The State of Georgia receives billions in revenue from the production of broiler chickens, peanuts, pecans, and watermelons, according to New Georgia Encyclopedia. Being a leader in agriculture requires producers to use a variety of industrial methods and tools. The toxic byproducts of these processes can be hazardous to the health of the animals and people who live and work near the places that generate them.
The New Georgia Encyclopedia states that while the Environmental Protection Agency holds industries responsible for the pollution that they create, businesses such as the poultry industry can be challenging to regulate. Chicken waste contains quantities of potassium, nitrogen, and phosphorus, which can show up in surface water, and produce an invasive algal bloom that threatens fish and other plant life. The source of the toxin, however, is hard to trace.
Biologic fertilizer, also known as sludge, is another potentially hazardous source of toxic agricultural byproducts. Depending on the source, biosolids from wastewater may contain synthetics, dioxins, flame retardants, heavy metals, and dioxins. Al Jazeera America states that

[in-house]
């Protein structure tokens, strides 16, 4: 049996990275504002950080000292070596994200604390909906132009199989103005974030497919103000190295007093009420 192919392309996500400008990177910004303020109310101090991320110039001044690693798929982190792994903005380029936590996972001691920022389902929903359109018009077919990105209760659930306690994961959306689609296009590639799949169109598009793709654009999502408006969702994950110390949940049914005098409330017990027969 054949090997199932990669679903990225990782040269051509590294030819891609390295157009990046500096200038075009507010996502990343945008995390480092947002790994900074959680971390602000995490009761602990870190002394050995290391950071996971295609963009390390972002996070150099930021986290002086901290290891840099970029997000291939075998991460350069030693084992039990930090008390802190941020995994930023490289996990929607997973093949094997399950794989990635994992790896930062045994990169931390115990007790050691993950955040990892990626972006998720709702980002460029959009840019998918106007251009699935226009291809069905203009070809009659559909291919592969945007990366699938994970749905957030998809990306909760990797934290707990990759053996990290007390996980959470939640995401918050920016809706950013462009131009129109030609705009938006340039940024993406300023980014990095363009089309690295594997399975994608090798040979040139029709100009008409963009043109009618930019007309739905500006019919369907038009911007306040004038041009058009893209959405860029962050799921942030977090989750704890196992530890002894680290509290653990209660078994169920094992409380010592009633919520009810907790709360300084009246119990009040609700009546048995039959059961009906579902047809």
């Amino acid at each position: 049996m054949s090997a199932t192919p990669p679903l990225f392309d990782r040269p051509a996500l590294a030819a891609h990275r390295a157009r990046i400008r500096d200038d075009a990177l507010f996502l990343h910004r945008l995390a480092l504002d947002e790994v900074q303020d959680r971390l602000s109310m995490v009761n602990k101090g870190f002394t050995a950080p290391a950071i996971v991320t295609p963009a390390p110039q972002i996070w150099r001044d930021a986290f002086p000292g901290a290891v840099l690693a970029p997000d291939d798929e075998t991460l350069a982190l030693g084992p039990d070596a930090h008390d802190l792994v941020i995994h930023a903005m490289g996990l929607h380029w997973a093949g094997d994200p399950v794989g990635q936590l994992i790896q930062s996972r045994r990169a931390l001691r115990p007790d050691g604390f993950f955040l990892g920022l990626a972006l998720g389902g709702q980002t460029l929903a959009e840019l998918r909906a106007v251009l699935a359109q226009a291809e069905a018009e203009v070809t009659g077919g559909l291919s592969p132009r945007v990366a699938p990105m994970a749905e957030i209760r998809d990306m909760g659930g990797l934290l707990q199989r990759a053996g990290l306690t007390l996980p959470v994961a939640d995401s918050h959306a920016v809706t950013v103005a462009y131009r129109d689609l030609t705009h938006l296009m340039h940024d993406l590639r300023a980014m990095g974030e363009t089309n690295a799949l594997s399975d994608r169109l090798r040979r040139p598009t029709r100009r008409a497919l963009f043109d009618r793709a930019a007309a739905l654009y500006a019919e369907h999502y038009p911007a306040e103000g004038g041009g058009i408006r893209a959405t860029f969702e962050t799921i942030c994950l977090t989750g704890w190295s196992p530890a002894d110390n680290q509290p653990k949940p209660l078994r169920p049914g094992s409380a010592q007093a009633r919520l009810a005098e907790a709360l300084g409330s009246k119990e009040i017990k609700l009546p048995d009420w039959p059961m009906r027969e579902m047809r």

a number of people have reported health problems after exposure to toxins from sludge. In 2008, dairy farmers from Augusta discovered thallium in the cows’ milk, and a quantity of arsenic, PCBs, and molybdenum on their grazing land, which they blamed for killing their cattle.
Property owners who work in agriculture have the same responsibility as any other industry leaders to prevent toxins created in production from leeching into neighboring property. The health and safety of nearby people and animals should be a consideration when choosing and implementing industrial practices.